By the end of the story, a thoughtful reader might look at Hannah Thornton and conclude that many of Gaskell’s principles really did find their way into her character. Perhaps it might be said that Margaret Hale reflected Gaskell’s outspoken, progressive ideals, while Hannah Thornton comprised the backbone of Gaskell’s morals. She has essentially the same sort of strength and idealism, but she has been so shaped by the harshness of life’s circumstances that we barely recognize her.
Is it possible that Gaskell is leaving us a subtle message here, that a small twist of fate can alter a person so profoundly that we must examine them very closely to understand their motives? Whether Gaskell intended such a concept or not, I find great enjoyment in chipping away at this interesting character. She is a remarkable creation of depth and complexity, and I believe she deserves a great deal of the credit for the scope and intricacy of Gaskell’s most famous work.
Excerpt from Chapter 11 of Northern Rain
Mr Thornton, good evening!” Genevieve quickly lifted her hand for him to take, and this time she was not disappointed.
Margaret’s wide eyes flew to his face. How foolish of her not to have expected him to be in attendance! It was easier now to speak with him in private, or if she were prepared, but an unexpected meeting in public was a great deal more than she had anticipated. She took a deep breath, calming herself. Who was she to be so rattled?
“Good evening, Miss Hamilton,” he returned the greeting smoothly, but his attention moved to Margaret even as he withdrew his hand from Genevieve.
Extending it in his customary handshake to Margaret, his voice carefully measured, he smiled. “Good evening, Miss Hale.” Before he could stop it, his gaze swept from her strong, delicate arms to her bare, sculptured shoulders, held square and proud, and brushed lightly over her exposed décolletage before returning to her face. It was a treat to again see her so attired.
Margaret caught her breath at his warm touch. The way he was looking at her... it was like his own dinner party all over again. She forced herself to speak, but her voice trembled slightly. “Good evening, Mr Thornton. How does your mother this evening?”
“Very well, Miss Hale. I believe she is just through the next room.” He stopped short of the quip he had been about to make regarding his mother’s intentions to keep a close eye on Fanny. Margaret might, perhaps, have found it amusing. He would admit to a nearly insatiable desire to see her laugh again, but he had to remind himself that he was not alone with her.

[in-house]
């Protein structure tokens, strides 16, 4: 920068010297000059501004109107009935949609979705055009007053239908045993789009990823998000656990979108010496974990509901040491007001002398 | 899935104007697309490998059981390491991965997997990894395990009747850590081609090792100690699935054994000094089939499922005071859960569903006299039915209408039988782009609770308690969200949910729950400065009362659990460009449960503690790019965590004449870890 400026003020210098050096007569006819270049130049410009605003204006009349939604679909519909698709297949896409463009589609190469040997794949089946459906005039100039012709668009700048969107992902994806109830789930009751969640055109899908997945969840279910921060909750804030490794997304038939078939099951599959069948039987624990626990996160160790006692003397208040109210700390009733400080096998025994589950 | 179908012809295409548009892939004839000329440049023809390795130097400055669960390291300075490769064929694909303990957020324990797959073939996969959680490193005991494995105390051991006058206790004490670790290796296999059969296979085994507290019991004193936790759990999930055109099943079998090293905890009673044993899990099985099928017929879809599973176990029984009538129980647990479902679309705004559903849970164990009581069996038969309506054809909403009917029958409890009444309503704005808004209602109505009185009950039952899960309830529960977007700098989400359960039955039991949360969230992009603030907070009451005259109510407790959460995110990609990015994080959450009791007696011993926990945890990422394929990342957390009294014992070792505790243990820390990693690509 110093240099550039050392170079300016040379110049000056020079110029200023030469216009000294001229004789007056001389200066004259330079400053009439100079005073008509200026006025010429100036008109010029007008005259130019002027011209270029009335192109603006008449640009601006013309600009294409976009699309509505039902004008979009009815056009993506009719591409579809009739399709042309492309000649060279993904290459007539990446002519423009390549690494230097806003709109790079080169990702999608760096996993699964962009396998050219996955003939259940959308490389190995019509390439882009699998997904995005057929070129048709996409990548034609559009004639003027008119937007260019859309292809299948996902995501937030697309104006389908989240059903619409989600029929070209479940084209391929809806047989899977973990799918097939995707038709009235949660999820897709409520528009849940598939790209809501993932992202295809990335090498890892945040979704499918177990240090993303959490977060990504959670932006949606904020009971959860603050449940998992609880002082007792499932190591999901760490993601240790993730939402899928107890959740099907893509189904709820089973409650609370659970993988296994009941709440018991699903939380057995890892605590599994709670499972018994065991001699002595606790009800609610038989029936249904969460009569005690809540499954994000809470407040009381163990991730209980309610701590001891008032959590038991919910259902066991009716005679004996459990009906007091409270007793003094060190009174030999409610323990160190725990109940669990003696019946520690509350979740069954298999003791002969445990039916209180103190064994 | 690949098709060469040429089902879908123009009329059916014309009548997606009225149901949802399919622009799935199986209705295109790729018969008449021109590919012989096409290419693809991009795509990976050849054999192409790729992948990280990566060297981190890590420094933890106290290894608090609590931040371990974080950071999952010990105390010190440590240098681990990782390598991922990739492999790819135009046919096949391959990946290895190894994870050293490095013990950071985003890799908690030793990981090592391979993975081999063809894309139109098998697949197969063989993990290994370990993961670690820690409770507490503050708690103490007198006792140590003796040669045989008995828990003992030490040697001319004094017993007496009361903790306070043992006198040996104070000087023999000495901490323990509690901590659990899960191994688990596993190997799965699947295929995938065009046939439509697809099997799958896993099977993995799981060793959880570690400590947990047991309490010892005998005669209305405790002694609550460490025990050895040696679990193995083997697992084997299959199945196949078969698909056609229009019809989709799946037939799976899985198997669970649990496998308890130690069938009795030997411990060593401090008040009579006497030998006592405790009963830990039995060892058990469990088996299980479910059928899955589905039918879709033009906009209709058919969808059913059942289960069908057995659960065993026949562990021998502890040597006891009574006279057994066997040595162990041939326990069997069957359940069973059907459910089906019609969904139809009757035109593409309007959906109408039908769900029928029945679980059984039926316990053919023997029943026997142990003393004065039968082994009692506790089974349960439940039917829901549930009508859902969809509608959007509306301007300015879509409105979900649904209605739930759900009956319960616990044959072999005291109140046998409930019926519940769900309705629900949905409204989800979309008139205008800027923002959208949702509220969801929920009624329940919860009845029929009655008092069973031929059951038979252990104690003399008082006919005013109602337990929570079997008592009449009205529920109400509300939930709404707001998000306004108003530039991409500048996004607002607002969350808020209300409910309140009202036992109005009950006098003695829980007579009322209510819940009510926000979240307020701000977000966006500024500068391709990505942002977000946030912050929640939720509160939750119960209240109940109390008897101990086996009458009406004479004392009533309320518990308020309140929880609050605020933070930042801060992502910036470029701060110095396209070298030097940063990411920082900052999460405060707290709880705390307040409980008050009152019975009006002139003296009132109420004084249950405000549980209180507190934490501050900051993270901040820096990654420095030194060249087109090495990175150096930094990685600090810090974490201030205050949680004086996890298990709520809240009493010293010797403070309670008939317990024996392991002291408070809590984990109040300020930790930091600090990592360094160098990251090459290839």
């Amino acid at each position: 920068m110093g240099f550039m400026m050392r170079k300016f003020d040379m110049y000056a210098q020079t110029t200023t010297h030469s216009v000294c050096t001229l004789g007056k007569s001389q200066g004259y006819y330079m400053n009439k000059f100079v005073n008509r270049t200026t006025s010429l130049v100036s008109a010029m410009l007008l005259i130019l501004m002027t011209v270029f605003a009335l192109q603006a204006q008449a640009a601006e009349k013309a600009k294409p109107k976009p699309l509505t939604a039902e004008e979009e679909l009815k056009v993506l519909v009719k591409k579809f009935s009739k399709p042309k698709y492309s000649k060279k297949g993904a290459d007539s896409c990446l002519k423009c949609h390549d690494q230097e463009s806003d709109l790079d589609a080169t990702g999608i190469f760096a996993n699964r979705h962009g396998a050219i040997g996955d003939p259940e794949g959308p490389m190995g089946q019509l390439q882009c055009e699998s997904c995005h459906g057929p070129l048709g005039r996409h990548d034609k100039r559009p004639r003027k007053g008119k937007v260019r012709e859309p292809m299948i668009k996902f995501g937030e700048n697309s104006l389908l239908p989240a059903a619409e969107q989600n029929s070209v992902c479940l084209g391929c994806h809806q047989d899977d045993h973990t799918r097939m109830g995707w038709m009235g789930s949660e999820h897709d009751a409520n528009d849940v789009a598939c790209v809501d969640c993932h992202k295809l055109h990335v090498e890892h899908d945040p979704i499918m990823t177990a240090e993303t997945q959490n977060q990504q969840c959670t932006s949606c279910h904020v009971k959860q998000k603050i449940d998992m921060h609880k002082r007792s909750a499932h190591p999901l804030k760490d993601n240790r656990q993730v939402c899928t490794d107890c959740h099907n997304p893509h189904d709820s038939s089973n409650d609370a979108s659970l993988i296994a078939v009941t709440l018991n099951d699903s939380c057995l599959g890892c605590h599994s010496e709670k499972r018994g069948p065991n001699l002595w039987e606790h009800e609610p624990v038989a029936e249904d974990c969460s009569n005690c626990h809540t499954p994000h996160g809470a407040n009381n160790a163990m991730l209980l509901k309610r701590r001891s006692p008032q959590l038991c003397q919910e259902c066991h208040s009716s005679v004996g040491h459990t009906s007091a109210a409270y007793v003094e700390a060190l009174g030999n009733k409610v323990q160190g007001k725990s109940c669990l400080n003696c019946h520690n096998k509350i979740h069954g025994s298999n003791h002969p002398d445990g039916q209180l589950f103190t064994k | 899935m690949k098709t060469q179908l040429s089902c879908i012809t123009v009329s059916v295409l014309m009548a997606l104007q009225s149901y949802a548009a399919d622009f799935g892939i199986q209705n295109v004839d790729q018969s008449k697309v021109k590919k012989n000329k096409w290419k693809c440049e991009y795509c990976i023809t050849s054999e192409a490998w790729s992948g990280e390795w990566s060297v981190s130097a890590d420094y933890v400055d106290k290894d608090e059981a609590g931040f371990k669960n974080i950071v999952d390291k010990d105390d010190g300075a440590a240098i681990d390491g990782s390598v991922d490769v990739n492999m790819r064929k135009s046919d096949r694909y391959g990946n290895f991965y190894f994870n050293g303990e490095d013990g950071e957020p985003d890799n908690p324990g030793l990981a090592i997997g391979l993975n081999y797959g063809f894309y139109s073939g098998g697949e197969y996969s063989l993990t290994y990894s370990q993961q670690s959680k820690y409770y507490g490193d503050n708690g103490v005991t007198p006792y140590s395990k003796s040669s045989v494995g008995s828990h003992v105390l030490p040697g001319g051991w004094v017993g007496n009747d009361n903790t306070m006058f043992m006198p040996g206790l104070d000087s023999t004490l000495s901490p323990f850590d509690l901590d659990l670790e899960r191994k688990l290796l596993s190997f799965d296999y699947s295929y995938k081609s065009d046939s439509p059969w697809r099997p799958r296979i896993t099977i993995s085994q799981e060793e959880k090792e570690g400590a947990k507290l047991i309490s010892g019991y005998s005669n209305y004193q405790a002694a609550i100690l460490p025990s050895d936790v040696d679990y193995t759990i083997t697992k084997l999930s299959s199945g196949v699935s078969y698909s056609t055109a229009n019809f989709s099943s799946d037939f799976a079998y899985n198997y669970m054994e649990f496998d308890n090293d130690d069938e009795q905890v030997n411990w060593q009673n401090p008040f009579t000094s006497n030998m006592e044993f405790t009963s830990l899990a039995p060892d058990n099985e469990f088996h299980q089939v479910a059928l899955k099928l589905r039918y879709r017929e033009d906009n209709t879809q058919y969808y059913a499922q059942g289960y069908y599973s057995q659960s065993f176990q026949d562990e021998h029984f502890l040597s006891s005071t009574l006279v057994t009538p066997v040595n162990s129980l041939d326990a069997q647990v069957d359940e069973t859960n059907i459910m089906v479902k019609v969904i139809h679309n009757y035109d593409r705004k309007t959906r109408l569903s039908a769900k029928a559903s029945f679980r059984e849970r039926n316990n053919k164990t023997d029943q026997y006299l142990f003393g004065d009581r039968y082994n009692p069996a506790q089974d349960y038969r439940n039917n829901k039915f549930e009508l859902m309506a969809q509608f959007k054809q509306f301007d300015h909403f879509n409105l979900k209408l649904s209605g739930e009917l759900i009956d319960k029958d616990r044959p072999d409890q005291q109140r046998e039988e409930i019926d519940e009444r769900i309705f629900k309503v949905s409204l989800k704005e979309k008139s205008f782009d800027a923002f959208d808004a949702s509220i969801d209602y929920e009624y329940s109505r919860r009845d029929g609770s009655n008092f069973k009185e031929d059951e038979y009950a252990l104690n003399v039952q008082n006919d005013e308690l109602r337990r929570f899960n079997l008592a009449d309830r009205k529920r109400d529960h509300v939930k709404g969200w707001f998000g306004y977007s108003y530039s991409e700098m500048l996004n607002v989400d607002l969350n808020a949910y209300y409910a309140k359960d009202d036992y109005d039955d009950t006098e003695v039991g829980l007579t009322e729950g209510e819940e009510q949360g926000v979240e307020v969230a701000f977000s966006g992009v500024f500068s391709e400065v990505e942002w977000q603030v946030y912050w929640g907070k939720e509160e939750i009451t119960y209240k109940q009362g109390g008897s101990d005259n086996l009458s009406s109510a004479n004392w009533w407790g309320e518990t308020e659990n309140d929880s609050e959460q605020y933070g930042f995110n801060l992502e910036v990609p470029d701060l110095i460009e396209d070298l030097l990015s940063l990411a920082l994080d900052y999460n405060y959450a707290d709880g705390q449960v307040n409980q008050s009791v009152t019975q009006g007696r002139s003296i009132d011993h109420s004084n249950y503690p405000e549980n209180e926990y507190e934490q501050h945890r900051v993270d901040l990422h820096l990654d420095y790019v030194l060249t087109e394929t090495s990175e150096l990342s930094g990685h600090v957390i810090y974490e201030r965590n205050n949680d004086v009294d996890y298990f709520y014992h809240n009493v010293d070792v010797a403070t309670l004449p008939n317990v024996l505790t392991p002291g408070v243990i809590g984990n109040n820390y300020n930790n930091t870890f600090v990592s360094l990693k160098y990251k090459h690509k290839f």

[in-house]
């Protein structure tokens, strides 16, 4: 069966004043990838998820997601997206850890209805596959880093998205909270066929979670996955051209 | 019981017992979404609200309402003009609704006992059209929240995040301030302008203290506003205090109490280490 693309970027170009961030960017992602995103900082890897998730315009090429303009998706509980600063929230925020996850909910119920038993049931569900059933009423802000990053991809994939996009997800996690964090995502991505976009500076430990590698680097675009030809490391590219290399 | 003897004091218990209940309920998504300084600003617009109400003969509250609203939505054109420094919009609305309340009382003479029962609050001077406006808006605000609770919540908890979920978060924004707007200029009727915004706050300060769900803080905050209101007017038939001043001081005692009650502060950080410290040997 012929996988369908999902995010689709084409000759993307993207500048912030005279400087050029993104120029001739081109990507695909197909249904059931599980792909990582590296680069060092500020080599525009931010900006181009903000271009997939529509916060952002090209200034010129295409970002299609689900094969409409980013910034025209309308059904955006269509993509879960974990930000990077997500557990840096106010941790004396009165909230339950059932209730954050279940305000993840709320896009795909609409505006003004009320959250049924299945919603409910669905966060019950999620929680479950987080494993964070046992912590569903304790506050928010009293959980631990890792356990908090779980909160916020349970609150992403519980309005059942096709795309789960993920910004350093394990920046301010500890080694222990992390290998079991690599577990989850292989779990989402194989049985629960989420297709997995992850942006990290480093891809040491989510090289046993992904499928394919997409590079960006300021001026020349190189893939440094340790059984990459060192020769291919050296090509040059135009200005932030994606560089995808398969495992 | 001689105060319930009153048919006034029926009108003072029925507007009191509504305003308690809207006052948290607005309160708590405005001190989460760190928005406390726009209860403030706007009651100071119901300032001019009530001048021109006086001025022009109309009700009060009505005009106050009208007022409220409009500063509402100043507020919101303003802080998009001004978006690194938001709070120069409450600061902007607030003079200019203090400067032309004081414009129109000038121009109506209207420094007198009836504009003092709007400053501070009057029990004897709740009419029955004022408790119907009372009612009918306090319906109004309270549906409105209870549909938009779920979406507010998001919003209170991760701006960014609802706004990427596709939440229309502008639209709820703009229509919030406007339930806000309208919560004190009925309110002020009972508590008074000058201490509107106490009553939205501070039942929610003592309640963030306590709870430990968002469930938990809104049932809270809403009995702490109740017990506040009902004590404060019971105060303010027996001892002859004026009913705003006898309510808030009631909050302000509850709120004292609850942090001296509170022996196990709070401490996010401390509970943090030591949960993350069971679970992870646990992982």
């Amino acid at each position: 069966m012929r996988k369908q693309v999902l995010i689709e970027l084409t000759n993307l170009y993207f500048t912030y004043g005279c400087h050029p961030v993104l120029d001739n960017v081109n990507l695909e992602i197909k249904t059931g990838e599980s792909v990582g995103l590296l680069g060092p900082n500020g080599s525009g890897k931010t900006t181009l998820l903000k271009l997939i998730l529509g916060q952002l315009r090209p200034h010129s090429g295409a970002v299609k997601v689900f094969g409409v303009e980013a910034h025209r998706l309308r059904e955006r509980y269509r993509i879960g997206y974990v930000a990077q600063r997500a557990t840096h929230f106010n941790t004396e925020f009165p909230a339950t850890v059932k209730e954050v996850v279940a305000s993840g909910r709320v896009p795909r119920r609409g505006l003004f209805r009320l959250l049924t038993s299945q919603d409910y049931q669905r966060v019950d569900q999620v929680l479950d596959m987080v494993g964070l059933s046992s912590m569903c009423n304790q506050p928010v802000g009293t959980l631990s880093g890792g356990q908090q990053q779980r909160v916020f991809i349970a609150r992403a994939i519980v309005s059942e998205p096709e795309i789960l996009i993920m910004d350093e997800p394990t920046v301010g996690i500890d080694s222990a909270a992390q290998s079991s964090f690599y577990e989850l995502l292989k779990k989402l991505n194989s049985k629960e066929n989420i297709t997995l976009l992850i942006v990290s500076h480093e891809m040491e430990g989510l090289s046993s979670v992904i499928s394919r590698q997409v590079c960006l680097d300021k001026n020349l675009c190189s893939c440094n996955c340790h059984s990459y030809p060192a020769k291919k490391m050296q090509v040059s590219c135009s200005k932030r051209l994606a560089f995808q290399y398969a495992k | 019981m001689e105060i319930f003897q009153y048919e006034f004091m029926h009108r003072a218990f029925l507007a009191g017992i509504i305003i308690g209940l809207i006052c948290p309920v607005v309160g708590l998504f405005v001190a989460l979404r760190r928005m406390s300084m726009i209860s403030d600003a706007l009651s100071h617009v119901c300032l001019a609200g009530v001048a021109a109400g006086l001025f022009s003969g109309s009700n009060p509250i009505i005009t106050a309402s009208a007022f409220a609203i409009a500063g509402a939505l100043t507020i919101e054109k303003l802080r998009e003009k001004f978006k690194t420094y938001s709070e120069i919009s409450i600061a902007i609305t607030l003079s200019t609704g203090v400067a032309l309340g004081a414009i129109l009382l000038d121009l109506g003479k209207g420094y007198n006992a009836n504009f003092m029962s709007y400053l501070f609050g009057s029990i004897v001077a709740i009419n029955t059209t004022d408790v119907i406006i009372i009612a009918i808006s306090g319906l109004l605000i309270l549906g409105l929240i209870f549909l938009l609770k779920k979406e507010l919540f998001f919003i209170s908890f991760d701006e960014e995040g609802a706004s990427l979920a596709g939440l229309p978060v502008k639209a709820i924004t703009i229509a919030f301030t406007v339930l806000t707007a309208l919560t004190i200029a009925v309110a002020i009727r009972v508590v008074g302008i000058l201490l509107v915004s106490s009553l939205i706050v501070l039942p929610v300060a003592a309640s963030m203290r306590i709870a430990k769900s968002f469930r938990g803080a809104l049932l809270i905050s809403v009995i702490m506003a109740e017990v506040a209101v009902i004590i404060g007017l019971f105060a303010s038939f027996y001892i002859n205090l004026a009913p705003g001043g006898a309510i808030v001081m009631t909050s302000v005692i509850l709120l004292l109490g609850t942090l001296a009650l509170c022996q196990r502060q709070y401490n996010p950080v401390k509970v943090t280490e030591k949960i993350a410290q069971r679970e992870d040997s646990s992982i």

Genevieve, watchful now, observed the shy smiles and tense greetings the pair exchanged with a twinge of displeasure. Goodness, they were both nearly blushing! She had looked for such a reaction from Margaret, but not from Mr Thornton himself. Clearly Emmeline was right, that there was, or had been, something between them. A diversion was certainly in order.
“Oh, look, Margaret, just over there!” She placed a hand on her friend’s arm. “That is Mr Draper, the gentleman you wished to meet. You will excuse us, will you not, Mr Thornton? Come, let me- oh! Mother, what is it?”
Mrs Hamilton, looking greatly disturbed, approached and leaned near to her daughter with low words. The others watched her face change to a look of annoyance.
Genevieve at length turned back to them, after a brief struggle to compose her features. “I beg you would excuse me, there is a matter my mother in which my mother begs my assistance.” She smiled at Margaret and dipped gracefully to Thornton as she took her leave.
Thornton was elated to have Margaret all to himself for the moment. Never before had it required his concerted efforts not to stare at a woman, but when Margaret Hale was at his side, he could not drink in her presence enough. Everything from her rich, heavy coils of shining dark hair, framing delicately around her angelic face, to the form-fitting white gown he remembered so well... ah, here was the Creator’s masterpiece. Except... yes, except that she was not quite perfect. He must remember that, and not make a fool of himself again!